In Kevin Kelly’s TED presentation (2016), he reminded us that many previous technological advancements were predictable. That is to say the general concept was predictable; however, the specific technologies that emerge were nearly impossible to predict. Kelly offered the idea that the creation of mobile phones was predictable but the idea of smartphones and the ways they are used today was not. As leaders, it is vital for us to be aware of emerging technologies and how they can be best utilized. Having the latest and greatest is not the objective or the measure of success, but truly utilizing them to maximize the advancement of the organization to the fullest will be the measurement of success.
The advancement of technology has given us a plethora of information and data. Most of this information and data can be at our fingertips. David Weinberger (2011) questioned, “if the networking of knowledge is making us smarter or stupider.” Though somewhat contradictory to my previous week’s blog, the emergence of technology can improve our abilities and move our teams forward; it is capitalizing and harnessing of the power of the technology that is the difference maker. Kelly (2016) explained why smart cars could benefit us by not driving like a human. Smart cars are not distracted or emotional. They can process information more quickly as humans as well. The distraction comment Kelly made struck me as something worth noting. When I think about advancements in technology, I think of how very little we do to utilize the technology to its fullest. Returning to the conversation of Google discussed in recent weeks, Google can be a powerful tool, but it is also easy to be lost and taken down a rabbit hole only to never return to the reason you were using Google in the first place. I see this being something we, as leaders need to try to help our organizations avoid.
I reflect on my early days in higher education as a freshman admission counselor. The majority of communication and interaction I conducted with students and families was in person, on the phone (an actual landline in the office or by using a calling card at home), or by mail. Email was used, but sparingly. As time went on, the development of cellphones, email, and the internet vastly changed the landscape. Texting and social media are all now additional ways to communicate with students. Admission offices followed corporate sales teams’ lead with the creation and implementation of Communication Relationship Management (CRM) systems for the specific use of recruiting student. A 2014 Hanover Research submission offered market trends and research on the use of technology by institutions of higher education. Two-year-old research can be considered old by technology advancements standards, but the themes of the research still hold true. Colleges and universities are looking to data and analytics to drive recruitment.
Schools often pay for services such as retargeting to market to students and use data collected when students visit their website. Many schools use the data to create personalized PURLS and individualized digital viewbooks. With each of these different initiatives the need for managing data and using data analytics to drive decisions is becoming a challenge. Hanover Research (2014) stated, “Getting a better handle of this data is a new area of concentration for colleges and universities.” Weinberger (2011) presented Amazon as an example of how the effective analyzation of data can lead to meeting the needs of a customer. He went on to add we need to continue to learn how to evaluate information and knowledge.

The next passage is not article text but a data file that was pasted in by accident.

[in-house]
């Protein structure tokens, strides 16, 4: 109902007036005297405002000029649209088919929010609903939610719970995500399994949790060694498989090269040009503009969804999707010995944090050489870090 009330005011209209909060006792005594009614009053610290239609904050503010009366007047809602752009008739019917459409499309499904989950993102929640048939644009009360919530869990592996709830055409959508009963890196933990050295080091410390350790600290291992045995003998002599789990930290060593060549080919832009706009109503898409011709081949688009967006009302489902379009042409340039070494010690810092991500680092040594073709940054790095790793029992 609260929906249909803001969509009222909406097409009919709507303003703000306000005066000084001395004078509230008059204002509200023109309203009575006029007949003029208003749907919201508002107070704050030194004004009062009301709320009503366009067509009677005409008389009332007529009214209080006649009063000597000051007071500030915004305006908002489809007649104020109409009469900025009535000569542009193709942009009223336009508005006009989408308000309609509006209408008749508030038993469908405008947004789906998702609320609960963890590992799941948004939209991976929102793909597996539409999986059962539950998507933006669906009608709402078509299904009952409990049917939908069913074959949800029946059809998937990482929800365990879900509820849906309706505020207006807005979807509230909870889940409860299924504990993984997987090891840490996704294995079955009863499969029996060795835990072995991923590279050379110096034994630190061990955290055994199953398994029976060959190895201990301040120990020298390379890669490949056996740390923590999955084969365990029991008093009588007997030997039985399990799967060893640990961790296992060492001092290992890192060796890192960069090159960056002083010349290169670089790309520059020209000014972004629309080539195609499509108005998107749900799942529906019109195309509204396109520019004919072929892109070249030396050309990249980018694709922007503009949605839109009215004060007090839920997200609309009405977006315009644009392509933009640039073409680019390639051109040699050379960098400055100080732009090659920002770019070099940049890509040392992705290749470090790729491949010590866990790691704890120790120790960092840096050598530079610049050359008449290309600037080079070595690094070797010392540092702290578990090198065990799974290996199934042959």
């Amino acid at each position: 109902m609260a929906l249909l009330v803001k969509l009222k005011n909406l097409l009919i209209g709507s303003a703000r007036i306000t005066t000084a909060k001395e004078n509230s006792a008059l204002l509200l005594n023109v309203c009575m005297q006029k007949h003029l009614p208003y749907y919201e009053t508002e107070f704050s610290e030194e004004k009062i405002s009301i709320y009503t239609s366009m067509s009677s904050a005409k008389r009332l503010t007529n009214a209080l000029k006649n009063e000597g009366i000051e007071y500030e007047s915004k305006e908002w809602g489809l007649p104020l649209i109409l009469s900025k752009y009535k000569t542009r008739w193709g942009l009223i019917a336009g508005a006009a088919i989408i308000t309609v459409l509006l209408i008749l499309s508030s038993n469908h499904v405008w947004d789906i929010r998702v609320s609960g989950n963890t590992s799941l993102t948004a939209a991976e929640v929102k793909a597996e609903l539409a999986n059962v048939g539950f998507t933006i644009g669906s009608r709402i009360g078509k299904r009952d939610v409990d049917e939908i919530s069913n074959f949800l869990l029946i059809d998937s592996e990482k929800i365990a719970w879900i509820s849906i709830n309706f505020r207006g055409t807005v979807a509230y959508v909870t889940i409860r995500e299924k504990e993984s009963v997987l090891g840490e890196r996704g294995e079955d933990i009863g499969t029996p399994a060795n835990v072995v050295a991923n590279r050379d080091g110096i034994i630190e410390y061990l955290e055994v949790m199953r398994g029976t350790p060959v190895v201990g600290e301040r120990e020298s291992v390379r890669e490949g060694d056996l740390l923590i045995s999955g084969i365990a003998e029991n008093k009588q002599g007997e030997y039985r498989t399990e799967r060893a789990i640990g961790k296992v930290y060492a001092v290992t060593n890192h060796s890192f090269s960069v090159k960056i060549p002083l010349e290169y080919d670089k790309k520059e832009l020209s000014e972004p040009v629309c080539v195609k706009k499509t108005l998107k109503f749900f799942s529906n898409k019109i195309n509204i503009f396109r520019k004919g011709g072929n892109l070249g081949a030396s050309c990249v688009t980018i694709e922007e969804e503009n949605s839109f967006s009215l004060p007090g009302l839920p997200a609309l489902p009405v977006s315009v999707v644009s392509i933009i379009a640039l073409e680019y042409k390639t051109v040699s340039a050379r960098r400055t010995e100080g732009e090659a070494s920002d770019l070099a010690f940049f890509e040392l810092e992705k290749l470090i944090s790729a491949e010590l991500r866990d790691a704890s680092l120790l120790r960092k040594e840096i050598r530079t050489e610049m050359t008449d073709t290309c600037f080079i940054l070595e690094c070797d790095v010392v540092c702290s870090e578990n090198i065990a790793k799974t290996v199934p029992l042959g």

Forbes (2016) offered Gartner’s 16 new technologies, and of the 16, three were focused on data or analytics (Data Broker PaaS, Personal Analytics, and Smart Data Discovery). Interestingly enough, Wikipedia’s list of emerging technology mentioned very little about new technologies focused on data management. On the other hand, Kleiner, Perkins, Caufield, & Byers offered a different view. At the Internet Trends 2016 Code Conference, Mary Meeker mentioned data and data management numerous times, focusing on data-driven business, data collection, data networking, and data leveraging. In the presentation, data leveraging was described as the “next big wave.” Looker CEO Frank Bein as quoted by Meeker said, “Data is moving from something you use outside of the workstream to becoming a part of the business app itself. It’s how the new knowledge worker is actually performing their job.”
Data and data management will need to be a priority for leaders to effectively adapt to the ever-changing and evolving world of technology. Jobs and duties will continue to change with the emergence of new technologies and industries such as higher education will be no different. Leaders will need to change existing positions or create new positions to effectively manage and utilize data to drive institutions forward. Leaders will also need to evolve and adapt as well. Relying on others to understand big data and analytics will not be enough. Being a driver of change and the use of data will be a requirement.